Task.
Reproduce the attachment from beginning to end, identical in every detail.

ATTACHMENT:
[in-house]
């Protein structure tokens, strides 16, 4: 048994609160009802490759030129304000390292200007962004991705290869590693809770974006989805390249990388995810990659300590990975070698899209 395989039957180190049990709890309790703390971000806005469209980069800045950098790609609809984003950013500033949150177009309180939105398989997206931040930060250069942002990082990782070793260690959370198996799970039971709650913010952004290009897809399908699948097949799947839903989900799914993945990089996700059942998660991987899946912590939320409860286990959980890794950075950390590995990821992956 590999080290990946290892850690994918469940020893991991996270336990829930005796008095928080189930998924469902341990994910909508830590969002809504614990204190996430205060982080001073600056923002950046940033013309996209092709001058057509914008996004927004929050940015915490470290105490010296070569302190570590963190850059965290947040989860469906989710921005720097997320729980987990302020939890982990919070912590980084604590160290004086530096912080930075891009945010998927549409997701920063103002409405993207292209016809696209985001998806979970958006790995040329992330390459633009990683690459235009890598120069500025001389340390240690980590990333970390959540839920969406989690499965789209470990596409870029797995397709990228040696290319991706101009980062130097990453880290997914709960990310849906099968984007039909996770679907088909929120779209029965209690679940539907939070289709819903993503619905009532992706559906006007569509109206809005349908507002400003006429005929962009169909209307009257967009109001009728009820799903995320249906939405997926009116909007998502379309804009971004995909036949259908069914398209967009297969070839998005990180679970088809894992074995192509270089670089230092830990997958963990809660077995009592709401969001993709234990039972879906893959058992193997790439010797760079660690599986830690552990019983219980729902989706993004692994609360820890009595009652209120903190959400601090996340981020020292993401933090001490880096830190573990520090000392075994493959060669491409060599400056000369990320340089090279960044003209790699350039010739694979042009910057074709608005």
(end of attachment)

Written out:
[in-house]
């Protein structure tokens, strides 16, 4: 048994609160009802490759030129304000390292200007962004991705290869590693809770974006989805390249990388995810990659300590990975070698899209 395989039957180190049990709890309790703390971000806005469209980069800045950098790609609809984003950013500033949150177009309180939105398989997206931040930060250069942002990082990782070793260690959370198996799970039971709650913010952004290009897809399908699948097949799947839903989900799914993945990089996700059942998660991987899946912590939320409860286990959980890794950075950390590995990821992956 590999080290990946290892850690994918469940020893991991996270336990829930005796008095928080189930998924469902341990994910909508830590969002809504614990204190996430205060982080001073600056923002950046940033013309996209092709001058057509914008996004927004929050940015915490470290105490010296070569302190570590963190850059965290947040989860469906989710921005720097997320729980987990302020939890982990919070912590980084604590160290004086530096912080930075891009945010998927549409997701920063103002409405993207292209016809696209985001998806979970958006790995040329992330390459633009990683690459235009890598120069500025001389340390240690980590990333970390959540839920969406989690499965789209470990596409870029797995397709990228040696290319991706101009980062130097990453880290997914709960990310849906099968984007039909996770679907088909929120779209029965209690679940539907939070289709819903993503619905009532992706559906006007569509109206809005349908507002400003006429005929962009169909209307009257967009109001009728009820799903995320249906939405997926009116909007998502379309804009971004995909036949259908069914398209967009297969070839998005990180679970088809894992074995192509270089670089230092830990997958963990809660077995009592709401969001993709234990039972879906893959058992193997790439010797760079660690599986830690552990019983219980729902989706993004692994609360820890009595009652209120903190959400601090996340981020020292993401933090001490880096830190573990520090000392075994493959060669491409060599400056000369990320340089090279960044003209790699350039010739694979042009910057074709608005």